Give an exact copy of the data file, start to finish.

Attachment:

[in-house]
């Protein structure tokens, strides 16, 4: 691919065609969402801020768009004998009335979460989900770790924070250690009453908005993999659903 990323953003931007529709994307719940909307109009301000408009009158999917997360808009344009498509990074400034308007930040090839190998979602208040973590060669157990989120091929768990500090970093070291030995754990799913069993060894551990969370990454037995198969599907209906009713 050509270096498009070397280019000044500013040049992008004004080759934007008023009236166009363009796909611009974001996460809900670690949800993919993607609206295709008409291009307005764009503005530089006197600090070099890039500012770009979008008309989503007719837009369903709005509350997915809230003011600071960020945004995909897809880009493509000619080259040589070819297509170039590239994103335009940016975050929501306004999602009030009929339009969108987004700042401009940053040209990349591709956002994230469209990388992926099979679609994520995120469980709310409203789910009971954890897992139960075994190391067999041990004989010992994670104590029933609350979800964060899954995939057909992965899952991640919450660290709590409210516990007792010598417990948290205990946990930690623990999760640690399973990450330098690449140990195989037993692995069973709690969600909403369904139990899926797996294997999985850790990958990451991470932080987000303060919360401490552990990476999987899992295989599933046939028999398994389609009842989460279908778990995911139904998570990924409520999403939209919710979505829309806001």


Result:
[in-house]
């Protein structure tokens, strides 16, 4: 691919065609969402801020768009004998009335979460989900770790924070250690009453908005993999659903 990323953003931007529709994307719940909307109009301000408009009158999917997360808009344009498509990074400034308007930040090839190998979602208040973590060669157990989120091929768990500090970093070291030995754990799913069993060894551990969370990454037995198969599907209906009713 050509270096498009070397280019000044500013040049992008004004080759934007008023009236166009363009796909611009974001996460809900670690949800993919993607609206295709008409291009307005764009503005530089006197600090070099890039500012770009979008008309989503007719837009369903709005509350997915809230003011600071960020945004995909897809880009493509000619080259040589070819297509170039590239994103335009940016975050929501306004999602009030009929339009969108987004700042401009940053040209990349591709956002994230469209990388992926099979679609994520995120469980709310409203789910009971954890897992139960075994190391067999041990004989010992994670104590029933609350979800964060899954995939057909992965899952991640919450660290709590409210516990007792010598417990948290205990946990930690623990999760640690399973990450330098690449140990195989037993692995069973709690969600909403369904139990899926797996294997999985850790990958990451991470932080987000303060919360401490552990990476999987899992295989599933046939028999398994389609009842989460279908778990995911139904998570990924409520999403939209919710979505829309806001």